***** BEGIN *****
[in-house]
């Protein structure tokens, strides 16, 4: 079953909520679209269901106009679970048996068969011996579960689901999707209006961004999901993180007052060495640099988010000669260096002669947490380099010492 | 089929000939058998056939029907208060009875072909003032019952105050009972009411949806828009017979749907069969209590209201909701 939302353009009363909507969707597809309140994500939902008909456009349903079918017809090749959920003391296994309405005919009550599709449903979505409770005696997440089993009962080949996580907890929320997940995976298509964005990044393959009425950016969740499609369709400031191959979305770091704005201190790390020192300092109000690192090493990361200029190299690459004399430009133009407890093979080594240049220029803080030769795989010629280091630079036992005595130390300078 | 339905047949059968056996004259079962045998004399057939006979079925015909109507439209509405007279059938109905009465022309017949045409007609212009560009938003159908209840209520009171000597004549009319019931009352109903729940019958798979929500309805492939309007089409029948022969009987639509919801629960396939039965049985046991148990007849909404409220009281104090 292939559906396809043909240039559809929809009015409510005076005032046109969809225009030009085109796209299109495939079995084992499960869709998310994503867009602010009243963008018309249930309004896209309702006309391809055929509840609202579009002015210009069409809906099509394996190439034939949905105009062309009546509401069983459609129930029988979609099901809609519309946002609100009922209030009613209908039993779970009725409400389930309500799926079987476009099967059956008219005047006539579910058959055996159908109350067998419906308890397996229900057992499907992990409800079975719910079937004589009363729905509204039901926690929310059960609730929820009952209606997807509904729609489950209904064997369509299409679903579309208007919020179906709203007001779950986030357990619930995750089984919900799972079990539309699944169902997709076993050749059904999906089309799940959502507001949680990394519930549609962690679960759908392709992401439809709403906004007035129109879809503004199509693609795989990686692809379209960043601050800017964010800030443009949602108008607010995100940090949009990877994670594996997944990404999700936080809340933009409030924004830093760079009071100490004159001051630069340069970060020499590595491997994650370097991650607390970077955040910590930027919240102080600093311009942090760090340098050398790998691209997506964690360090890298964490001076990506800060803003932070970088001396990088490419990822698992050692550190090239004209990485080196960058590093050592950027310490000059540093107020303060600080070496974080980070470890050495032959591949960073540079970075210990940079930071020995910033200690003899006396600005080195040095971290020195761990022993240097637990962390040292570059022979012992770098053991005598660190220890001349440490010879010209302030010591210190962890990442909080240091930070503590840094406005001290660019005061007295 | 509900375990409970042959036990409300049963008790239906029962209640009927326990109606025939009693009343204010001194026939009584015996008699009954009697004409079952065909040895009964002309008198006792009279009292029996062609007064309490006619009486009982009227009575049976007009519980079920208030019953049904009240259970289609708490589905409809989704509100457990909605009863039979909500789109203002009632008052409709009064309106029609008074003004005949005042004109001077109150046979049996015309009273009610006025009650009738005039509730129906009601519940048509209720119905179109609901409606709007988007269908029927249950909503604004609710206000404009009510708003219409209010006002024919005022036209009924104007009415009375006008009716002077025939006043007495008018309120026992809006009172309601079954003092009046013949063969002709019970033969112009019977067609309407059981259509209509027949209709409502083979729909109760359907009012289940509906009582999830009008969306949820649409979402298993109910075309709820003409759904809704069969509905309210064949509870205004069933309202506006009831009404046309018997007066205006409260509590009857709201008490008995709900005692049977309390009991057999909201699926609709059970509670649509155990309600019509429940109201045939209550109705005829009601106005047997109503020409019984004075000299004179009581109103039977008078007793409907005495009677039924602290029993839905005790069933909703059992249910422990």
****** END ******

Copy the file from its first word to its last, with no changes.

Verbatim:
[in-house]
């Protein structure tokens, strides 16, 4: 079953909520679209269901106009679970048996068969011996579960689901999707209006961004999901993180007052060495640099988010000669260096002669947490380099010492 | 089929000939058998056939029907208060009875072909003032019952105050009972009411949806828009017979749907069969209590209201909701 939302353009009363909507969707597809309140994500939902008909456009349903079918017809090749959920003391296994309405005919009550599709449903979505409770005696997440089993009962080949996580907890929320997940995976298509964005990044393959009425950016969740499609369709400031191959979305770091704005201190790390020192300092109000690192090493990361200029190299690459004399430009133009407890093979080594240049220029803080030769795989010629280091630079036992005595130390300078 | 339905047949059968056996004259079962045998004399057939006979079925015909109507439209509405007279059938109905009465022309017949045409007609212009560009938003159908209840209520009171000597004549009319019931009352109903729940019958798979929500309805492939309007089409029948022969009987639509919801629960396939039965049985046991148990007849909404409220009281104090 292939559906396809043909240039559809929809009015409510005076005032046109969809225009030009085109796209299109495939079995084992499960869709998310994503867009602010009243963008018309249930309004896209309702006309391809055929509840609202579009002015210009069409809906099509394996190439034939949905105009062309009546509401069983459609129930029988979609099901809609519309946002609100009922209030009613209908039993779970009725409400389930309500799926079987476009099967059956008219005047006539579910058959055996159908109350067998419906308890397996229900057992499907992990409800079975719910079937004589009363729905509204039901926690929310059960609730929820009952209606997807509904729609489950209904064997369509299409679903579309208007919020179906709203007001779950986030357990619930995750089984919900799972079990539309699944169902997709076993050749059904999906089309799940959502507001949680990394519930549609962690679960759908392709992401439809709403906004007035129109879809503004199509693609795989990686692809379209960043601050800017964010800030443009949602108008607010995100940090949009990877994670594996997944990404999700936080809340933009409030924004830093760079009071100490004159001051630069340069970060020499590595491997994650370097991650607390970077955040910590930027919240102080600093311009942090760090340098050398790998691209997506964690360090890298964490001076990506800060803003932070970088001396990088490419990822698992050692550190090239004209990485080196960058590093050592950027310490000059540093107020303060600080070496974080980070470890050495032959591949960073540079970075210990940079930071020995910033200690003899006396600005080195040095971290020195761990022993240097637990962390040292570059022979012992770098053991005598660190220890001349440490010879010209302030010591210190962890990442909080240091930070503590840094406005001290660019005061007295 | 509900375990409970042959036990409300049963008790239906029962209640009927326990109606025939009693009343204010001194026939009584015996008699009954009697004409079952065909040895009964002309008198006792009279009292029996062609007064309490006619009486009982009227009575049976007009519980079920208030019953049904009240259970289609708490589905409809989704509100457990909605009863039979909500789109203002009632008052409709009064309106029609008074003004005949005042004109001077109150046979049996015309009273009610006025009650009738005039509730129906009601519940048509209720119905179109609901409606709007988007269908029927249950909503604004609710206000404009009510708003219409209010006002024919005022036209009924104007009415009375006008009716002077025939006043007495008018309120026992809006009172309601079954003092009046013949063969002709019970033969112009019977067609309407059981259509209509027949209709409502083979729909109760359907009012289940509906009582999830009008969306949820649409979402298993109910075309709820003409759904809704069969509905309210064949509870205004069933309202506006009831009404046309018997007066205006409260509590009857709201008490008995709900005692049977309390009991057999909201699926609709059970509670649509155990309600019509429940109201045939209550109705005829009601106005047997109503020409019984004075000299004179009581109103039977008078007793409907005495009677039924602290029993839905005790069933909703059992249910422990």